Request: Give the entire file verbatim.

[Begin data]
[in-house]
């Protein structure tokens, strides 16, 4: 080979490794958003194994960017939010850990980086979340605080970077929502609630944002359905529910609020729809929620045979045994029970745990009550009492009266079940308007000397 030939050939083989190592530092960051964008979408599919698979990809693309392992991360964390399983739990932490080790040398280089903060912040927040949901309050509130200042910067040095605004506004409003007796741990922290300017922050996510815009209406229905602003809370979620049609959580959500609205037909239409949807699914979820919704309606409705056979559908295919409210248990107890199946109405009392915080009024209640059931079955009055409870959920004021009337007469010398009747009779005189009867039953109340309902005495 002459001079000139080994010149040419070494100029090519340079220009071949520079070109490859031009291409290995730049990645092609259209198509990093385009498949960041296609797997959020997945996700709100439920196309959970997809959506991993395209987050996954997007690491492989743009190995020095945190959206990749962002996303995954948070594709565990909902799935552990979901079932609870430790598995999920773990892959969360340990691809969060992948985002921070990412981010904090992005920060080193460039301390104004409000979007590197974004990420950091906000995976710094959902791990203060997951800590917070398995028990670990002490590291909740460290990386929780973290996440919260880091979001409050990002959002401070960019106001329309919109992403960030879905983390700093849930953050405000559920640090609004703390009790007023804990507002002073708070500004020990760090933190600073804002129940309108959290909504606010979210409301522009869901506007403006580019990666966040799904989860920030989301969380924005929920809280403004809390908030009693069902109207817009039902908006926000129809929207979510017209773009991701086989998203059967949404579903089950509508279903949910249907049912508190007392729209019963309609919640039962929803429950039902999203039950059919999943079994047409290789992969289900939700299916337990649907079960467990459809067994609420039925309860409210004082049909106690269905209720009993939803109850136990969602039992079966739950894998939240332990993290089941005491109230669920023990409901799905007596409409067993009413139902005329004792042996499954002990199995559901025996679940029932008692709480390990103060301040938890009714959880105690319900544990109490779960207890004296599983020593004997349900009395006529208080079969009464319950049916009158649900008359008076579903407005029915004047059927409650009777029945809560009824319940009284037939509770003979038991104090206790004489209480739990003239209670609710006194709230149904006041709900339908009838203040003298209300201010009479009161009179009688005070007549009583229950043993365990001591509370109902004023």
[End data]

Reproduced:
[in-house]
């Protein structure tokens, strides 16, 4: 080979490794958003194994960017939010850990980086979340605080970077929502609630944002359905529910609020729809929620045979045994029970745990009550009492009266079940308007000397 030939050939083989190592530092960051964008979408599919698979990809693309392992991360964390399983739990932490080790040398280089903060912040927040949901309050509130200042910067040095605004506004409003007796741990922290300017922050996510815009209406229905602003809370979620049609959580959500609205037909239409949807699914979820919704309606409705056979559908295919409210248990107890199946109405009392915080009024209640059931079955009055409870959920004021009337007469010398009747009779005189009867039953109340309902005495 002459001079000139080994010149040419070494100029090519340079220009071949520079070109490859031009291409290995730049990645092609259209198509990093385009498949960041296609797997959020997945996700709100439920196309959970997809959506991993395209987050996954997007690491492989743009190995020095945190959206990749962002996303995954948070594709565990909902799935552990979901079932609870430790598995999920773990892959969360340990691809969060992948985002921070990412981010904090992005920060080193460039301390104004409000979007590197974004990420950091906000995976710094959902791990203060997951800590917070398995028990670990002490590291909740460290990386929780973290996440919260880091979001409050990002959002401070960019106001329309919109992403960030879905983390700093849930953050405000559920640090609004703390009790007023804990507002002073708070500004020990760090933190600073804002129940309108959290909504606010979210409301522009869901506007403006580019990666966040799904989860920030989301969380924005929920809280403004809390908030009693069902109207817009039902908006926000129809929207979510017209773009991701086989998203059967949404579903089950509508279903949910249907049912508190007392729209019963309609919640039962929803429950039902999203039950059919999943079994047409290789992969289900939700299916337990649907079960467990459809067994609420039925309860409210004082049909106690269905209720009993939803109850136990969602039992079966739950894998939240332990993290089941005491109230669920023990409901799905007596409409067993009413139902005329004792042996499954002990199995559901025996679940029932008692709480390990103060301040938890009714959880105690319900544990109490779960207890004296599983020593004997349900009395006529208080079969009464319950049916009158649900008359008076579903407005029915004047059927409650009777029945809560009824319940009284037939509770003979038991104090206790004489209480739990003239209670609710006194709230149904006041709900339908009838203040003298209300201010009479009161009179009688005070007549009583229950043993365990001591509370109902004023």